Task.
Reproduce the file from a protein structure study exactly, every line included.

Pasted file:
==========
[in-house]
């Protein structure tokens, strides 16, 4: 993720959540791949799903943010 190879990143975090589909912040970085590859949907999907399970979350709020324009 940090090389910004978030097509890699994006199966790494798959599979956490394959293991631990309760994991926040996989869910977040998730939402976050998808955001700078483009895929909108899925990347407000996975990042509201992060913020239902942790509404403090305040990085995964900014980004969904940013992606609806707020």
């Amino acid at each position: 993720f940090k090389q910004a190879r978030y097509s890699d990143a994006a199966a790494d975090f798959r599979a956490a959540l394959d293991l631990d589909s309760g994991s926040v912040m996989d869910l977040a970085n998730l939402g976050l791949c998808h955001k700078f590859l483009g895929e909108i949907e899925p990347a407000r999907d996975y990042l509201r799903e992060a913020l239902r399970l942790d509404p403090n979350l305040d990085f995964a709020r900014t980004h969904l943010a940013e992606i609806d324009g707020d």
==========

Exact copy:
[in-house]
């Protein structure tokens, strides 16, 4: 993720959540791949799903943010 190879990143975090589909912040970085590859949907999907399970979350709020324009 940090090389910004978030097509890699994006199966790494798959599979956490394959293991631990309760994991926040996989869910977040998730939402976050998808955001700078483009895929909108899925990347407000996975990042509201992060913020239902942790509404403090305040990085995964900014980004969904940013992606609806707020």
């Amino acid at each position: 993720f940090k090389q910004a190879r978030y097509s890699d990143a994006a199966a790494d975090f798959r599979a956490a959540l394959d293991l631990d589909s309760g994991s926040v912040m996989d869910l977040a970085n998730l939402g976050l791949c998808h955001k700078f590859l483009g895929e909108i949907e899925p990347a407000r999907d996975y990042l509201r799903e992060a913020l239902r399970l942790d509404p403090n979350l305040d990085f995964a709020r900014t980004h969904l943010a940013e992606i609806d324009g707020d």